As if growers throughout the Corn and Cotton Belts didn’t have enough weed headaches, add cutleaf eveningprimrose (CLEP) to the list of resistant weeds gaining more visibility. Many people think of this as a “southern” weed, but USDA data shows that the plant is native to virtually all of this nation’s corn, cotton and soybean production areas. What makes CLEP so tough?
- It’s very competitive – both tenacious and fast-growing.
- It can be especially troublesome in conservation tillage fields.
- The weed is tolerant to glyphosate, requiring growers to select their management options carefully.
|Cutleaf Evening Primrose Click Image To Enlarge|
We asked Dr. Stanley Culpepper with the University of Georgia about his experience with this troublesome weed. “It is very common in Georgia, infesting nearly every field. It’s tolerant to glyphosate and most burndown materials except 2,4-D or dicamba. Although 2,4-D and dicamba are effective options, some growers don’t want to use these herbicides because they are concerned about off target drift or tank contamination. If they put 2,4-D over the weeds at burndown, they worry if they can get the tank clean enough before they spray over the top of their cotton. The programs are simple and economical if you’re willing to apply 2,4-D. If you’re not then CLEP is much more troublesome. “CLEP is problematic in nearly every conservation tillage field in my part of the world. It has to be controlled prior to planting. If you’re not willing to use 2,4-D or dicamba, then you will have to be much more aggressive often requiring sequential herbicide applications.” For more information on CLEP and how to identify and control it, follow these links:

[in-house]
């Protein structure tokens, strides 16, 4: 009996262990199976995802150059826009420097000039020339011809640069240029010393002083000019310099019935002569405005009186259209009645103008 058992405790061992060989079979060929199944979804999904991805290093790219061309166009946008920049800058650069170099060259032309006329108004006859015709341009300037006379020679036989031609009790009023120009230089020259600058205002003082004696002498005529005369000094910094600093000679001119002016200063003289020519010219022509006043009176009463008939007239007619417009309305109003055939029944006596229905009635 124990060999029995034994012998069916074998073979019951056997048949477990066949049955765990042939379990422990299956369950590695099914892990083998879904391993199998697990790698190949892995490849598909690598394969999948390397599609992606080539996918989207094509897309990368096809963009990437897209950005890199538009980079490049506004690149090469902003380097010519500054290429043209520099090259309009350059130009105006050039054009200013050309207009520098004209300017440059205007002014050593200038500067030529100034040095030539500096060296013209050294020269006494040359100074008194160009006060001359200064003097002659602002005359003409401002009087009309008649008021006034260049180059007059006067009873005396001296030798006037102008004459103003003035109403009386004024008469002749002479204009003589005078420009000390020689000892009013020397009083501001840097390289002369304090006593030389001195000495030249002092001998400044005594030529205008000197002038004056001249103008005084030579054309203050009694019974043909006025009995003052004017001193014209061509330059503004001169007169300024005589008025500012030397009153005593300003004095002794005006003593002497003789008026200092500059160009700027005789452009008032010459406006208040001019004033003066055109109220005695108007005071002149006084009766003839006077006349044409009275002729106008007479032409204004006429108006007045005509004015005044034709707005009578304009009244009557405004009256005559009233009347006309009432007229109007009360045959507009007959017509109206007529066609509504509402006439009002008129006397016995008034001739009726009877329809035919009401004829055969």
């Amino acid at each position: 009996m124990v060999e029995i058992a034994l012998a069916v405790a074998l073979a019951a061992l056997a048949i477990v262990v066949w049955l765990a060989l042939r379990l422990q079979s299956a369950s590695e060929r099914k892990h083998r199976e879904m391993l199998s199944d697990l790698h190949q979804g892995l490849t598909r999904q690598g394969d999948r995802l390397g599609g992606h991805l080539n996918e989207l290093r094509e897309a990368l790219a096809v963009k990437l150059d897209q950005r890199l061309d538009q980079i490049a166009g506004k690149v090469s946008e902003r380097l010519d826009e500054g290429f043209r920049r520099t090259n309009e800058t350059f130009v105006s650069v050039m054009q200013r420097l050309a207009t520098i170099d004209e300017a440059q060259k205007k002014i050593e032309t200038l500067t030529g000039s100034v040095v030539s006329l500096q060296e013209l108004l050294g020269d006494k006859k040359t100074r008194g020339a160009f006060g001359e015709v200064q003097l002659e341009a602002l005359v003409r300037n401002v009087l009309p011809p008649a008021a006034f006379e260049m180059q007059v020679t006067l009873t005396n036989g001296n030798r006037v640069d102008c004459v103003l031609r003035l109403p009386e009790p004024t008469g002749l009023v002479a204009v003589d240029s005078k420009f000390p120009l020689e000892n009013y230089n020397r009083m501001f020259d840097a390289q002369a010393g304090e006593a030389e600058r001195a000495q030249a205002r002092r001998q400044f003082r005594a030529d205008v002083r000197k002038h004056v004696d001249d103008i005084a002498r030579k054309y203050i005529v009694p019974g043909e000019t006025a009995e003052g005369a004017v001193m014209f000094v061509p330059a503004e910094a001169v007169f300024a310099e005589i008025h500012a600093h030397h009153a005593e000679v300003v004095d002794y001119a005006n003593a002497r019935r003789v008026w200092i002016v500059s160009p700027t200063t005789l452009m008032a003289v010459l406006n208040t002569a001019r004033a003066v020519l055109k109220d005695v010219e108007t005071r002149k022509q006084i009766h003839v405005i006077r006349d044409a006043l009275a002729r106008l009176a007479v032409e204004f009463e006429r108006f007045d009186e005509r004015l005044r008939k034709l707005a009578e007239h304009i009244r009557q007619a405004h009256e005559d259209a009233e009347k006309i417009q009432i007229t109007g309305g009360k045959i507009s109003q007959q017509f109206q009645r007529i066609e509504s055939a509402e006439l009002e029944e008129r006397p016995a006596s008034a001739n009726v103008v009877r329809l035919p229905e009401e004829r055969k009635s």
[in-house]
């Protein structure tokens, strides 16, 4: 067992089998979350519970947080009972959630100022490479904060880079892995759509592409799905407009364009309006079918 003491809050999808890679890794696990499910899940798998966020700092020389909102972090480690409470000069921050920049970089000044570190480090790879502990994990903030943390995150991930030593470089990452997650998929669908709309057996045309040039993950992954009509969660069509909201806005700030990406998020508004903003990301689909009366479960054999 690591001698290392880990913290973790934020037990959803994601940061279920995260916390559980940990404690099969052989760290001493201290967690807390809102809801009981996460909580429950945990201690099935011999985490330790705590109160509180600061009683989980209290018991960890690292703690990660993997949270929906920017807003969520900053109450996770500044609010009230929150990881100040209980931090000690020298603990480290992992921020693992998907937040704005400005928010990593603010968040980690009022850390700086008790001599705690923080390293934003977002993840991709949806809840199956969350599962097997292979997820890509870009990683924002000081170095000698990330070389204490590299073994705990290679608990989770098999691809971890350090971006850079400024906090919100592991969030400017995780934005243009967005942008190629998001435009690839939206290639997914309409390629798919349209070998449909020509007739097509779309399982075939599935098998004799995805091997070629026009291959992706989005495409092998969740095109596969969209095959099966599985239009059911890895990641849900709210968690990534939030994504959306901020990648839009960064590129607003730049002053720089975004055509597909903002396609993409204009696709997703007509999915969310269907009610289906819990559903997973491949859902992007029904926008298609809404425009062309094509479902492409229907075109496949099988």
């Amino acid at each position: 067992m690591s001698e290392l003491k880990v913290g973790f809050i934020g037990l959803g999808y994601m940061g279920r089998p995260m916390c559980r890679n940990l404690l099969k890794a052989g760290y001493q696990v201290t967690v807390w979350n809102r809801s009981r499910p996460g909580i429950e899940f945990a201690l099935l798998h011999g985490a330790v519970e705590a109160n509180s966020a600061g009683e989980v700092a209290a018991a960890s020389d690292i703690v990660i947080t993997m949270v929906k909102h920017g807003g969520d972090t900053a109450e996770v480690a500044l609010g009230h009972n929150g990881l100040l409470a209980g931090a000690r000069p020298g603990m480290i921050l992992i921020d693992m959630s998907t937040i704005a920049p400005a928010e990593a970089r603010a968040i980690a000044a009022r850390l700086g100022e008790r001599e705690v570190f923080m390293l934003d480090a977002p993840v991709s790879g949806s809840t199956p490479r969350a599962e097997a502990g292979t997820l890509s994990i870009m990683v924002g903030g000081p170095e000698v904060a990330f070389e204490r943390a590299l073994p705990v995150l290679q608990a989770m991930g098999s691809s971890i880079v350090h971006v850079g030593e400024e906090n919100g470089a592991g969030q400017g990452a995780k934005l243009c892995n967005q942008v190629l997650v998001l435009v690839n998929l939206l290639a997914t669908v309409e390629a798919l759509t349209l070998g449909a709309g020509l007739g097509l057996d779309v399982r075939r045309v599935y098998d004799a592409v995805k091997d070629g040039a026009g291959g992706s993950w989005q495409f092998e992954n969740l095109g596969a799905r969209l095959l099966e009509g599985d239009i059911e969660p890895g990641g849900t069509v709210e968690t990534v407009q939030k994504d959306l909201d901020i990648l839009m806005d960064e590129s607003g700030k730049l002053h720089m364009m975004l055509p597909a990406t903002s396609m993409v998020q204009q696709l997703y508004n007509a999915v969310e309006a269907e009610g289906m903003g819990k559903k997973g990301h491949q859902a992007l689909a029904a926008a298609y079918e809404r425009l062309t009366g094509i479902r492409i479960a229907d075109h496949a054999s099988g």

For additional tips on how to clean a herbicide tank effectively follow these links:Nufarm also has a new guide on tank cleaning tips. To download it, click here.